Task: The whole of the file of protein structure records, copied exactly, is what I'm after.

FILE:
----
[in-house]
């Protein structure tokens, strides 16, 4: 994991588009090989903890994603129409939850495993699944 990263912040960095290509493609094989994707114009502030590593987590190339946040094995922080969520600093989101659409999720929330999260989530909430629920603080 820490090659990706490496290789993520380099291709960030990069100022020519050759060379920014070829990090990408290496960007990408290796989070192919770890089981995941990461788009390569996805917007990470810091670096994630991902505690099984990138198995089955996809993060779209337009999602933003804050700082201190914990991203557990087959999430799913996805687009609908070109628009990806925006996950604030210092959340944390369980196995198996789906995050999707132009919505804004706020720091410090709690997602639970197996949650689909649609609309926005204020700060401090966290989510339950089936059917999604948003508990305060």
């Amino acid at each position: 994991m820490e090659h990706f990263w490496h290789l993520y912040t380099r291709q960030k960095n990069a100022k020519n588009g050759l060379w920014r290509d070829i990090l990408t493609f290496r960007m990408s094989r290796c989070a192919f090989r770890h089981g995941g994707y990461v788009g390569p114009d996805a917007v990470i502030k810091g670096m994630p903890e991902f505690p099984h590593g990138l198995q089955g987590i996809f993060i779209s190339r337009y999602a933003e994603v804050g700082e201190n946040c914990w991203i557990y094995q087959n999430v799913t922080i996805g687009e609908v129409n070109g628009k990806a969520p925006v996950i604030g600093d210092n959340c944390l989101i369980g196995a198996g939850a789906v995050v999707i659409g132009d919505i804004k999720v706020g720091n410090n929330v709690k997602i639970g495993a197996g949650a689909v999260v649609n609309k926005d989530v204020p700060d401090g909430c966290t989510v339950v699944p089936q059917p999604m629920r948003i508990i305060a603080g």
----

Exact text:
[in-house]
């Protein structure tokens, strides 16, 4: 994991588009090989903890994603129409939850495993699944 990263912040960095290509493609094989994707114009502030590593987590190339946040094995922080969520600093989101659409999720929330999260989530909430629920603080 820490090659990706490496290789993520380099291709960030990069100022020519050759060379920014070829990090990408290496960007990408290796989070192919770890089981995941990461788009390569996805917007990470810091670096994630991902505690099984990138198995089955996809993060779209337009999602933003804050700082201190914990991203557990087959999430799913996805687009609908070109628009990806925006996950604030210092959340944390369980196995198996789906995050999707132009919505804004706020720091410090709690997602639970197996949650689909649609609309926005204020700060401090966290989510339950089936059917999604948003508990305060």
């Amino acid at each position: 994991m820490e090659h990706f990263w490496h290789l993520y912040t380099r291709q960030k960095n990069a100022k020519n588009g050759l060379w920014r290509d070829i990090l990408t493609f290496r960007m990408s094989r290796c989070a192919f090989r770890h089981g995941g994707y990461v788009g390569p114009d996805a917007v990470i502030k810091g670096m994630p903890e991902f505690p099984h590593g990138l198995q089955g987590i996809f993060i779209s190339r337009y999602a933003e994603v804050g700082e201190n946040c914990w991203i557990y094995q087959n999430v799913t922080i996805g687009e609908v129409n070109g628009k990806a969520p925006v996950i604030g600093d210092n959340c944390l989101i369980g196995a198996g939850a789906v995050v999707i659409g132009d919505i804004k999720v706020g720091n410090n929330v709690k997602i639970g495993a197996g949650a689909v999260v649609n609309k926005d989530v204020p700060d401090g909430c966290t989510v339950v699944p089936q059917p999604m629920r948003i508990i305060a603080g």